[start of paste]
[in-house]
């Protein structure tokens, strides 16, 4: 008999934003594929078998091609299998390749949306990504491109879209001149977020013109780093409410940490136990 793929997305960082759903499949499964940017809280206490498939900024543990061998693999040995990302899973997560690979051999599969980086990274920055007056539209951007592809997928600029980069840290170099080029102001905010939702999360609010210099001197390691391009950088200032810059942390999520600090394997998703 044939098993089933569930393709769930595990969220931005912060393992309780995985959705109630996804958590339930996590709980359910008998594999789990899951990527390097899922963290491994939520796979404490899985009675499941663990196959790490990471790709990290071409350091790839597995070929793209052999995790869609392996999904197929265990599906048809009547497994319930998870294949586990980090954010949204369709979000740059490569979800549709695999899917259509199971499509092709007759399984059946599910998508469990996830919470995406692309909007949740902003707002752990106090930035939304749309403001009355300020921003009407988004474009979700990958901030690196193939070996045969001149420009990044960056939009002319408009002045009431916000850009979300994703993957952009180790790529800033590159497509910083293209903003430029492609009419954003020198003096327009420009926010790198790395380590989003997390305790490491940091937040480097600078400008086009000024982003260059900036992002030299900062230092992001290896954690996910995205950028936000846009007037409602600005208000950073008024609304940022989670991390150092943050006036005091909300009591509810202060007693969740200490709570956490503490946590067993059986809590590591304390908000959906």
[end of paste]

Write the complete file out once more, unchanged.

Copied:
[in-house]
């Protein structure tokens, strides 16, 4: 008999934003594929078998091609299998390749949306990504491109879209001149977020013109780093409410940490136990 793929997305960082759903499949499964940017809280206490498939900024543990061998693999040995990302899973997560690979051999599969980086990274920055007056539209951007592809997928600029980069840290170099080029102001905010939702999360609010210099001197390691391009950088200032810059942390999520600090394997998703 044939098993089933569930393709769930595990969220931005912060393992309780995985959705109630996804958590339930996590709980359910008998594999789990899951990527390097899922963290491994939520796979404490899985009675499941663990196959790490990471790709990290071409350091790839597995070929793209052999995790869609392996999904197929265990599906048809009547497994319930998870294949586990980090954010949204369709979000740059490569979800549709695999899917259509199971499509092709007759399984059946599910998508469990996830919470995406692309909007949740902003707002752990106090930035939304749309403001009355300020921003009407988004474009979700990958901030690196193939070996045969001149420009990044960056939009002319408009002045009431916000850009979300994703993957952009180790790529800033590159497509910083293209903003430029492609009419954003020198003096327009420009926010790198790395380590989003997390305790490491940091937040480097600078400008086009000024982003260059900036992002030299900062230092992001290896954690996910995205950028936000846009007037409602600005208000950073008024609304940022989670991390150092943050006036005091909300009591509810202060007693969740200490709570956490503490946590067993059986809590590591304390908000959906």